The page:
With the Mas Oller project, Carlos decided to rescue the Empordà family estate from oblivion and asked his old friend, Peter Schoonbrood, a Dutch expat, to set up the concept for the new winery and the wines.  In the year 2000 he decided to plant vines to produce new, prestigious, high-quality wines.  Some wine was made from the young vines in the earlier vintages and was sold locally.  Now, the Empordà vines have reached the right age for achieving the desired concentration of fruit.  The first wines were launched in April 2009 and the response since then has been extremely positive.

* La VinyetaA small Empordà vineyard and olive farm situated at the heart of the beautiful Emporda wine D.O region. It is a young, dynamic, family company, run by the enthusiastic oenologist Josep Serra and his wife that is the fruit of much effort and ambition. In 2002 they purchased two excellent old Carignan and Grenache vineyards, aged between 50 and 75 years. From that moment on, more and more vines were planted, up to the present 30 hectares.

La Vinyeta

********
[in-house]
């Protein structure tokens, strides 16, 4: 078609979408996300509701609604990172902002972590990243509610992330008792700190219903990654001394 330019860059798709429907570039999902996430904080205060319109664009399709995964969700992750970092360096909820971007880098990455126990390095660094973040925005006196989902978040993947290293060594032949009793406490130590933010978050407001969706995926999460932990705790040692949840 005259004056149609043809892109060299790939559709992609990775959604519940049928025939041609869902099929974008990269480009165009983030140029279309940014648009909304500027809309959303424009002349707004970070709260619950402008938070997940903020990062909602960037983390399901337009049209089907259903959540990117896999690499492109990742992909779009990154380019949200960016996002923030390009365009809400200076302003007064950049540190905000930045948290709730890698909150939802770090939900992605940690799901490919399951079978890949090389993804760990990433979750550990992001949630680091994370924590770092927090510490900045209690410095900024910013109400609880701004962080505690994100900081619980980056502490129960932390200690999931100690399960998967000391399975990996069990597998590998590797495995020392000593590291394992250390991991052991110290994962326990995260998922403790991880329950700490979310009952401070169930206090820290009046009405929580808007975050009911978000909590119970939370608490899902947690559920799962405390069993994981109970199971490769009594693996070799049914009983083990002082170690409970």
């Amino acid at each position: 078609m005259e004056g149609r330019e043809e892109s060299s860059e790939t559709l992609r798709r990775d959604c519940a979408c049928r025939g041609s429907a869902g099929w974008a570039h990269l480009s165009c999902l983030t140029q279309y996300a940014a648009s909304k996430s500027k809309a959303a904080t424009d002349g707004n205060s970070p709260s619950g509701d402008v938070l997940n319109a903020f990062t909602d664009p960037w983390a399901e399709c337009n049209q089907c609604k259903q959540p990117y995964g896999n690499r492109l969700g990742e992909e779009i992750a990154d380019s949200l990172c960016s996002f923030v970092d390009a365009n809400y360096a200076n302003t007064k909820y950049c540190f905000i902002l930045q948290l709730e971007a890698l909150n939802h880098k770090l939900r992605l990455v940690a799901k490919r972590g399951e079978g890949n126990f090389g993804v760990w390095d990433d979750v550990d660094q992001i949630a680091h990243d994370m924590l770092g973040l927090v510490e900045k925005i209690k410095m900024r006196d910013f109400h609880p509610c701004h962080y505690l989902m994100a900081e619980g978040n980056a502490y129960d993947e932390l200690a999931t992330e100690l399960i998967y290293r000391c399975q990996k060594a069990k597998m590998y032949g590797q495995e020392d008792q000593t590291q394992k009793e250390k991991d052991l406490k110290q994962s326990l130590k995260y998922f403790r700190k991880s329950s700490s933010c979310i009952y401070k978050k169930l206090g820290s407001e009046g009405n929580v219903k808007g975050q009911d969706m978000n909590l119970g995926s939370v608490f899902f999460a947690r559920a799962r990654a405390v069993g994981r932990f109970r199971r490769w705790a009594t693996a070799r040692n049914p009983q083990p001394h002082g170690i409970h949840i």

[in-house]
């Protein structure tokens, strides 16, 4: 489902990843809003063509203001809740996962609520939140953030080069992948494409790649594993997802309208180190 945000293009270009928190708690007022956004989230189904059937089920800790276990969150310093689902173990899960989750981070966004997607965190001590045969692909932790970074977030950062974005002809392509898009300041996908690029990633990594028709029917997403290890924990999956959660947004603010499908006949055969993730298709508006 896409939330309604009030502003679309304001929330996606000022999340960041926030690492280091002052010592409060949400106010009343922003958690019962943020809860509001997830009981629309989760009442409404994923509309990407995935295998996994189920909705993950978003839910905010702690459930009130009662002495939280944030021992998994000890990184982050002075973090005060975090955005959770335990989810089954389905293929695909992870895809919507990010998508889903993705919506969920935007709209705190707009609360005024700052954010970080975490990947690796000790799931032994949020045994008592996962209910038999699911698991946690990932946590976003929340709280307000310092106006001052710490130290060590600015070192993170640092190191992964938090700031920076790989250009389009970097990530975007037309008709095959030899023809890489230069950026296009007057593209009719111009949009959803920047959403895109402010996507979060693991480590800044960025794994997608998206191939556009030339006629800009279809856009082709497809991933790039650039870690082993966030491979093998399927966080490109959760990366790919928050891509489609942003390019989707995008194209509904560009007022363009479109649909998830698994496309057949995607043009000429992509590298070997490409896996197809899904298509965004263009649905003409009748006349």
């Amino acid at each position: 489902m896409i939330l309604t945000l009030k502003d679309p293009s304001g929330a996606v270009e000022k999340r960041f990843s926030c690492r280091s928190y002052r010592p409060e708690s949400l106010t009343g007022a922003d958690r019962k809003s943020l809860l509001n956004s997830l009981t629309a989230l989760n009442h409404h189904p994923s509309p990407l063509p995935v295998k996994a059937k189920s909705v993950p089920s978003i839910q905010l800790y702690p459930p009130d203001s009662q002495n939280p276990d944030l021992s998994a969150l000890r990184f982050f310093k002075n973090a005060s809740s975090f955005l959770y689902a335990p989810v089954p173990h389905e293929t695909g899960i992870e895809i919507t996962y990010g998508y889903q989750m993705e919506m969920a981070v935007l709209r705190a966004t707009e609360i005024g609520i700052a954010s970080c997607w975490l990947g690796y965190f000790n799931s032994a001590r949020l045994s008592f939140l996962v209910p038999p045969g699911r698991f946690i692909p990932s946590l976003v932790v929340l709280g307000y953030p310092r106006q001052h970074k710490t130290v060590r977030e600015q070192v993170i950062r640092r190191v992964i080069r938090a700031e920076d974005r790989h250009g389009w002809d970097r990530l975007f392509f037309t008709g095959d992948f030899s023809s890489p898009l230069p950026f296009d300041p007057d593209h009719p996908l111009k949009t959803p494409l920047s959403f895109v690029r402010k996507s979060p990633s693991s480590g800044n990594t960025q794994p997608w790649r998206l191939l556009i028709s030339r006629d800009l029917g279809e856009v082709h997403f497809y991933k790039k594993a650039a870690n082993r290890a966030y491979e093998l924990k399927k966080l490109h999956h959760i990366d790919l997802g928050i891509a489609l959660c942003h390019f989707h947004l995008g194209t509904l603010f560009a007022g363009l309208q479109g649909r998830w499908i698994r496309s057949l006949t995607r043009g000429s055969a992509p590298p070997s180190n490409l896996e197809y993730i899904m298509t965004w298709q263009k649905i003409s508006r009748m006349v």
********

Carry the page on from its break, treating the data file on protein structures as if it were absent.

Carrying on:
The project was consolidated in 2006 with the construction of the winery and the making of the first wines. In 2009, La Vinyeta became one of the first wineries to adopt Integrated Production, an environment-friendly cultivation system. This is the context in which the wines of La Vinyeta are born.

Their signature wines (Heus, Llavors and Punt i Apart) are structured as if they were part of a unique story.

  • “Once upon a time” for the Heus label, the freshest and youngest of their wines; which is produced in red, white and rosé varieties.
  • “Then” for  Llavors, which suggests evolution after spending six months in oak casks.
  • The story is completed with the distinct Punt i Apart  “new paragraph”; La Vinyeta’s flagship wine, and our definite favorite, which stays 13 months in oak casks.


Besides their great tasting Empordà wines, another aspect that sets La Vinyeta apart from other wineries is their superb design. The work of Lluís Serra, Josep’s brother, has been recognized for its originality in their packaging, logo design and the naming of their products. Every detail of their concept is well thought out and has a reason for being there, from start to finish, as the story goes.


Enjoy visits to some of these, and other, wineries in the Empordà region of Spain on one of our  Private Wine Tours custom designed just for you